Remember that ground-breaking management book from Stephen Covey – The 7 Habits of Highly Effective People? Well, Mr. Covey and the American Association of Diabetes Educators (AADE), with support from Bayer Diabetes Care, have released a small pamphlet applying his 7 habits to diabetes care. Covey’s inspiration for the booklet? His wife was diagnosed with diabetes.
I imagine the thinking behind this booklet is to give patients a new tool to manage their diabetes, adding to the typical diet, exercise, meds routine. This tool has the patient draw from a more emotive place: understanding, listening, cooperating and picturing your perfect life. What impresses me is the head-nod to the fact that managing diabetes is not just about medical management, but includes our emotional, mental and spiritual being. Covey’s habits are:
1) Be Proactive – Choose your actions, and be responsible for them
2) Begin with the End in Mind – Create a vision for your life based on what is most important to you
3) Put First Things First – Prioritize tasks based on importance and what one thing can you do regularly that will make a positive difference in your life?
4) Think Win-Win – Build relationships with others by helping them succeed, too. From this you create the positive energy of cooperation which leads to success in all things in your life, including diabetes management.
5) Seek First to Understand, Then to Be Understood – It’s about listening. Listen to your health care team to gain the practical skills of self-care
6) Synergize – Combine guidance from your team and support from friends and family
7) Sharpen the Saw – Keep everything sharp: your body, mind and spirit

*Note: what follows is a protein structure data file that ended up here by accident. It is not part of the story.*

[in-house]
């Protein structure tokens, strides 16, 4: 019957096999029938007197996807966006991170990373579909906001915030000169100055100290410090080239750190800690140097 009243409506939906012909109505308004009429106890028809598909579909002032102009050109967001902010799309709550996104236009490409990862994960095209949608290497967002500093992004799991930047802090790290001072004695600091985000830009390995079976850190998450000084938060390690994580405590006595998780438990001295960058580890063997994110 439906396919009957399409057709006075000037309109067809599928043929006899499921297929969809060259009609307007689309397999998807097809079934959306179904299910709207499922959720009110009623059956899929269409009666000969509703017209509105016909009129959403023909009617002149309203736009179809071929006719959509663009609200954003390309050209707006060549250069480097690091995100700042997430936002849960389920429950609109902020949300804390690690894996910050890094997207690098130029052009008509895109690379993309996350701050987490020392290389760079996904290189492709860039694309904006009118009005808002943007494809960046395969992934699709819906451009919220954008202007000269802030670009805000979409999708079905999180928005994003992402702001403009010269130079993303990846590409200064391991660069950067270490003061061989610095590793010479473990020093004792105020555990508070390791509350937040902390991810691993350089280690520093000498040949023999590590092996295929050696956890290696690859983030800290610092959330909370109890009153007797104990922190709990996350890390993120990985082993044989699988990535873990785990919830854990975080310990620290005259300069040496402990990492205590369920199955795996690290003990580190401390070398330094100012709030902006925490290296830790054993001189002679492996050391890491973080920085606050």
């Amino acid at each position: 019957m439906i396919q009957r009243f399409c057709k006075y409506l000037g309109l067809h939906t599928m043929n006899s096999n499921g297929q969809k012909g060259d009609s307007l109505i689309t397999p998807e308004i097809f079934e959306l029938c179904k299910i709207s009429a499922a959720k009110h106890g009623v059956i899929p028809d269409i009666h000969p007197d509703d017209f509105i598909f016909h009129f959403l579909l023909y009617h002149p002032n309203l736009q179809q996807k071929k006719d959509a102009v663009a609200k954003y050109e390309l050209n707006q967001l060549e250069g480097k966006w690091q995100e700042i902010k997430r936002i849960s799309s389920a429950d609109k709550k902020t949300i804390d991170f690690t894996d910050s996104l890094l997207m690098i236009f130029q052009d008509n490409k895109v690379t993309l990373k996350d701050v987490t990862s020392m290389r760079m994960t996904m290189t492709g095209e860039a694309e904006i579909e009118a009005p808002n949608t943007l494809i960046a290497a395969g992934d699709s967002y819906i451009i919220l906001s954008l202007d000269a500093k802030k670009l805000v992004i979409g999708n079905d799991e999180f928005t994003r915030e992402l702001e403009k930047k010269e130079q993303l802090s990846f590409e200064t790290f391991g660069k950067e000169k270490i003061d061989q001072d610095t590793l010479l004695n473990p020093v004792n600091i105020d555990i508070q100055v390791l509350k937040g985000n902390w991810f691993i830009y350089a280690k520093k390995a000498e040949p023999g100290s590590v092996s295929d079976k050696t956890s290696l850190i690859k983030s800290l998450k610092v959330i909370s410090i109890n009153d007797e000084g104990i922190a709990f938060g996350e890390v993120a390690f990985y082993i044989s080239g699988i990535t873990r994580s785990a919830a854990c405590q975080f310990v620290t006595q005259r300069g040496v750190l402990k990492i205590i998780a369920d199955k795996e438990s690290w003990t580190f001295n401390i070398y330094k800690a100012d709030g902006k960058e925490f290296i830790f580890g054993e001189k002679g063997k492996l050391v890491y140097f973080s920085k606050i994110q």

It’s hopeful watching the AADE move in this patient-empowerment direction. In a perfect world, patients’ attention, with the help of their educator, would be on greater quality of life, not so singly focused on diabetes task management, but weaving that into a vivid picture of a happy and healthy life. For a positive vision of our life is truly where our motivation and energy come from — for all things — including managing diabetes. Diabetes educators would exhibit less ‘directorial skills’ and more coaching skills, helping people design a ‘life plan’ with diabetes in it, rather than just a ‘numbers plan’ — blood sugar, blood pressure, lipids, you get the idea. But since we can’t ignore the numbers aspect of diabetes management, at the back of the booklet you’ll find the AADE’s 7 self-care behaviors.
The booklet is a nice start. To get yours – and it’s free – go to: http://http://www.diabetes7.org. What we need now is a well-trained team of educators ready and able to help patients put these habits into play. Well, I guess one can’t ask for the moon, the stars and the sun all at once. But this moonbeam is a small ray of hope. For more information about the AADE, particularly if you’re looking for a diabetes educator in your area, go to: http://www.diabeteseducator.org.